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O'HARA'S MONDAY COUNTDOWN: How the Lions got to 7-4

Before he departed Ford Field on Thanksgiving Day to begin a welcome three-day break from the NFL schedule, Tahir Whitehead was asked what it would feel like to resume practice Monday with the Detroit Lions in first place in the NFC North.

Whitehead's answer was short and to the point – and entirely predictable.

"When we come in Monday, we'll be looking at one game," he said. "That's the next game. I don't care where we are.

"The only thing that matters is at the end of the season."

Those five words – Detroit Lions  ... First Place ... Alone – have a nice ring to them. They haven't been strung together very often in recent years.

But that's exactly where the Lions have been since Thursday's 16-13 victory over the Minnesota Vikings in their showdown game for the division lead.

It's a fun time when a team is in a playoff race – and even more fun when it's leading the division.

With five games left in the regular season, this week's Monday Countdown looks at how the Lions have gotten to 7-4 to lead the North, and where those qualities put them in the race to the finish.

Obviously, the two Matts – Matthew Stafford's arm and Matt Prater's leg – have had a lot to do with where they are and where they might go. But there's more to the Lions that that. Other positions, role players and rookies have played a role.

There's also an updated version of the weekly Playoff Watch – but focused solely on the North this week, along with my projection on a win total that will win the North – and a prediction on if the Lions will make it.

We start with the Stafford, and his blazing stats in the clutch:

1. Stafford in the clutch: Win or lose, it almost always falls on the quarterback to deliver in the clutch, and Stafford has delivered.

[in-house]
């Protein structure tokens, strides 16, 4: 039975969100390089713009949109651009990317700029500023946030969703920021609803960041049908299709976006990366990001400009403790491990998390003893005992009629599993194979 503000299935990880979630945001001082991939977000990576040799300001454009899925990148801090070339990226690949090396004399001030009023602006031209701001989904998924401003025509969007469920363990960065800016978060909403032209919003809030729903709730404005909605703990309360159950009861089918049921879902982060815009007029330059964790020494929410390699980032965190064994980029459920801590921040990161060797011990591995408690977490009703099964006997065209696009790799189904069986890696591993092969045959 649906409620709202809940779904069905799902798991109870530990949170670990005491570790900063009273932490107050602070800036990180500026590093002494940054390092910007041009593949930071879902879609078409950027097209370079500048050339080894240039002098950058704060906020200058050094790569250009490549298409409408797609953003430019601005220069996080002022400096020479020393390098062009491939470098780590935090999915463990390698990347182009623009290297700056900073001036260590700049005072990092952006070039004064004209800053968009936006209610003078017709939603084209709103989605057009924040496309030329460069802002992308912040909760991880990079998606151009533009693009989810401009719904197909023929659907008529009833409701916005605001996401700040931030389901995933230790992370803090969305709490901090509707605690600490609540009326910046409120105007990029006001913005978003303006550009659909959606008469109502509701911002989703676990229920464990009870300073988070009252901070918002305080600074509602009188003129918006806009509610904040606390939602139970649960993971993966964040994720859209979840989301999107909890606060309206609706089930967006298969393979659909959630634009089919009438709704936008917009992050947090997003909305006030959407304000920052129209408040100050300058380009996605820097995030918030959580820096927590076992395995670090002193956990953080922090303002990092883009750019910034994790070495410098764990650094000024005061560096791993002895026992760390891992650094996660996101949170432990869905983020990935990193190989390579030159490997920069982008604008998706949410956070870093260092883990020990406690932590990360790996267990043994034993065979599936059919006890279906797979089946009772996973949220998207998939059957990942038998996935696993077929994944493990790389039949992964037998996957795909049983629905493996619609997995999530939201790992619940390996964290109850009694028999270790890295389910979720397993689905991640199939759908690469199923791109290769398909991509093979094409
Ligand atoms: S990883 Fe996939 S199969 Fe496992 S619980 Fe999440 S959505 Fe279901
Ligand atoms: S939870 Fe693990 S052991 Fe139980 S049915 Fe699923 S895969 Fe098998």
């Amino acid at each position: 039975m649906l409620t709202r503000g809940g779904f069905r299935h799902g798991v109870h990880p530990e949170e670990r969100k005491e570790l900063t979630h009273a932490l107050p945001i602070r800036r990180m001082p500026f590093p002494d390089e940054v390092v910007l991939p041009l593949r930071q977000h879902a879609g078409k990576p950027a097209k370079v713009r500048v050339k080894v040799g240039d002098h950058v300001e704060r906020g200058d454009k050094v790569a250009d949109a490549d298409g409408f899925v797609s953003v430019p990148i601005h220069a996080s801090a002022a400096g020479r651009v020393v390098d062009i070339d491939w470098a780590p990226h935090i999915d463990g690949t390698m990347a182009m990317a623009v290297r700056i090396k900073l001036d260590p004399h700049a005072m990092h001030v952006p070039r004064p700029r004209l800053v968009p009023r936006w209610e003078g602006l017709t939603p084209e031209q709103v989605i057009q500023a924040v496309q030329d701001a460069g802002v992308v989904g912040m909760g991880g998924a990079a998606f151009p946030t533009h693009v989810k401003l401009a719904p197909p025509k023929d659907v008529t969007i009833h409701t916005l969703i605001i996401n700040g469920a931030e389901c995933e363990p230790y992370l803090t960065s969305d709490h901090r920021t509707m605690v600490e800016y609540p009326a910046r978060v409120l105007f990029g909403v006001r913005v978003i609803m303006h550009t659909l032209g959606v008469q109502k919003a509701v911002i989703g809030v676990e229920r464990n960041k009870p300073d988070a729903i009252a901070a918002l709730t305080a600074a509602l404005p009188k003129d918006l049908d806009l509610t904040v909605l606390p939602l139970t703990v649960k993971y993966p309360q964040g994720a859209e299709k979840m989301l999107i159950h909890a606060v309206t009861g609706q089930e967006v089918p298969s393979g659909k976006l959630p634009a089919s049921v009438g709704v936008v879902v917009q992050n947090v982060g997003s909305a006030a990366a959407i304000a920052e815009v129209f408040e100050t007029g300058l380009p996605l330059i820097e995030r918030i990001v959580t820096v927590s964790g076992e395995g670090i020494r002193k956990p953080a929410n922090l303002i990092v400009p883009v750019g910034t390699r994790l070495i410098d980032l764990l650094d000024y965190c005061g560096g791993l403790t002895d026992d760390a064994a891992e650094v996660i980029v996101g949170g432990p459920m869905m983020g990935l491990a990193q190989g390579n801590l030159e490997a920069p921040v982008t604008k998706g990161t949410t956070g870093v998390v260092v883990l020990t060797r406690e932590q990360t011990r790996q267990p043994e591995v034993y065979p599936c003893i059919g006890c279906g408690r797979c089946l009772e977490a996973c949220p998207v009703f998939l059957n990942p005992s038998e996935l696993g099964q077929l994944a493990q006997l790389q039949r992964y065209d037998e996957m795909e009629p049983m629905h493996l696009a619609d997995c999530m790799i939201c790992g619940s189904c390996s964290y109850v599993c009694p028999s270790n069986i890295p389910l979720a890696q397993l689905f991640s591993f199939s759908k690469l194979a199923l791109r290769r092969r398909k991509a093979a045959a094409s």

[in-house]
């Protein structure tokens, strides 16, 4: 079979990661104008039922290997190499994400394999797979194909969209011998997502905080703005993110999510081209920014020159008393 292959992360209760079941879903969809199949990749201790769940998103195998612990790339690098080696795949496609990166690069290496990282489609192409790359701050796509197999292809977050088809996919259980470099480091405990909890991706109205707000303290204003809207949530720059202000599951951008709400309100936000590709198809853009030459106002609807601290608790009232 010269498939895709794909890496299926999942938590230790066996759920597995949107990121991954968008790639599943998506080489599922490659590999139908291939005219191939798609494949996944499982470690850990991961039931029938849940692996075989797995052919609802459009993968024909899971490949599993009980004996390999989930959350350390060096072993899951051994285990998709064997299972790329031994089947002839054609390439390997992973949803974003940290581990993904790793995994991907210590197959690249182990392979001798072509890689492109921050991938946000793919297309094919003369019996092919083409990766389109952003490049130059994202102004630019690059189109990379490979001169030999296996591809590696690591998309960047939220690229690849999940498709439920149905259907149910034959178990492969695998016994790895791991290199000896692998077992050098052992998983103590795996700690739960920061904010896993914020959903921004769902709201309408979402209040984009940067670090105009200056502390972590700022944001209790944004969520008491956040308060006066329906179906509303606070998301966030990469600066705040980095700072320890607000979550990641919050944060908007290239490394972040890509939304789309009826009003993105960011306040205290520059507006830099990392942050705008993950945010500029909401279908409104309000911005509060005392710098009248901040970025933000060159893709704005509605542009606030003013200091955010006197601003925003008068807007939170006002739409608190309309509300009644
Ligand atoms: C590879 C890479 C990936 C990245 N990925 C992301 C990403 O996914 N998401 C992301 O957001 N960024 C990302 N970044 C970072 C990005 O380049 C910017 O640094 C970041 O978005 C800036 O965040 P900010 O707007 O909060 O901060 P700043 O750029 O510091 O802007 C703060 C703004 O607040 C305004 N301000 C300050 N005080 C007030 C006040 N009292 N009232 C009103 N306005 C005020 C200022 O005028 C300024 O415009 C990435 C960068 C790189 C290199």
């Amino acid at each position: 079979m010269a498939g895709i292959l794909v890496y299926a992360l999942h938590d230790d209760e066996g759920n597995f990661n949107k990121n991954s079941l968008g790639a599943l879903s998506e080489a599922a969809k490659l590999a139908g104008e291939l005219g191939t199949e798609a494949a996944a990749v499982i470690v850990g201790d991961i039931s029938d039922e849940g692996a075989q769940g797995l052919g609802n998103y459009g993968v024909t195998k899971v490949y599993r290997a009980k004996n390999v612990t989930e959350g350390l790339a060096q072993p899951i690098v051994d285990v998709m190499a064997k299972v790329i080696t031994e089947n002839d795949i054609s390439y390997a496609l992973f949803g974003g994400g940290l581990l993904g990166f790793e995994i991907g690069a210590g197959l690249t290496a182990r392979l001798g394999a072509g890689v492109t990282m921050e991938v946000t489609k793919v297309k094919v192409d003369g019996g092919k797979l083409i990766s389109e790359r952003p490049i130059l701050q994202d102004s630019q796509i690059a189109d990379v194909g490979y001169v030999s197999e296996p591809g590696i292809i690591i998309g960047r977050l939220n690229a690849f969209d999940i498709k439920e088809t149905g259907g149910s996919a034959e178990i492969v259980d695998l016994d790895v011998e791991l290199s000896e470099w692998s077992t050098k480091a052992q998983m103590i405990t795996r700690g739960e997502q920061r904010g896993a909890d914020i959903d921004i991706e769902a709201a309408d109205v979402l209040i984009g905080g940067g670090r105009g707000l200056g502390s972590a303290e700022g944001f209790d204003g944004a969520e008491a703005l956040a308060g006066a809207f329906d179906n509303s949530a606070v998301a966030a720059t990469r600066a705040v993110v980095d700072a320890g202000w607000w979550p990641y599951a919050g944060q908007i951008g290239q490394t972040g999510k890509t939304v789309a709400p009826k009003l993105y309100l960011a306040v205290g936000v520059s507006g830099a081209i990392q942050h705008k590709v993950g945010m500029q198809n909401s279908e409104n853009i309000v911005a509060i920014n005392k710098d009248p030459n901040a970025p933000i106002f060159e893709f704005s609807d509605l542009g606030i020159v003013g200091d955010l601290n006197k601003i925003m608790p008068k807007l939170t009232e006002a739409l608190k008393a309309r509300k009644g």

He has had the ball in his hands in fourth-quarter win-or-lose situations eight times, and he has delivered a victory seven times. The one exception: An interception-ending possession in the Game 2 loss to the Titans.

Time – or lack of it – doesn't seem to make any difference to Stafford. He gets the job done.

The litany of comebacks began on opening day with a 33-second drive to set up Prater's game-winning field goal against the Colts. In the first game against Minnesota, it took 23 seconds to get in position for a tying field goal as time ran out. Then a grind-it-out drive to the winning TD in overtime took more than six minutes.

Stafford's double drives: The first Minnesota game was one of three where Stafford needed two fourth-quarter drives to win. The Rams and Jaguars games were the others.

Stafford asterisk – Vikings: After Prater kicked the tying field goal on Thanksgiving Day, a second possession set up Prater's game-winning field goal. But does it really count as a "drive"? The offense got the ball on Darius Slay's interception. The only play was a two-yard loss on Stafford's kneel-down to let the clock run down so Prater's attempt would be made with no time left on the clock.

Does one kneel-down for lost yardage count as a drive?

Stafford stats: There's no asterisk here. On 11 fourth-quarter possessions that produced seven victories and a loss, Stafford completed 40 of 49 passes (81.63 percent) for 513 yards, three touchdowns, one interception and a passer rating of 122.19. That's great, clutch football.

2. Prater's clutch kicks: At face value, Prater's performance has been incredible. He has kicked four field goals to win the game, two to tie and one to clinch. But looking deeper makes it even more incredible.

Two game-winning kicks were made when the Lions were trailing, and two others when the game was tied. In other words, the game was on his foot four times – make it to win or tie, or miss and lose.

That's a lot of pressure on a kicker – and also on the snapper, holder and protection unit.

3. Defense's clutch turnovers: Slay's last-minute interception on Thanksgiving Day was the fourth turnover that either set up the winning score or clinched a victory.

The others: Tyrunn Walker's fumble recovery set up Prater's winning field goal against the Eagles, and Slay's interception clinched it; Rafael Bush's interception clinched a win over the Rams the next week.

With the offense struggling against Jacksonville, Bush returned an interception for a touchdown early in the second half that gave the Lions a 16-9 lead. It wasn't a last-minute play, but without that TD, there wouldn't have been any last-minute heroics.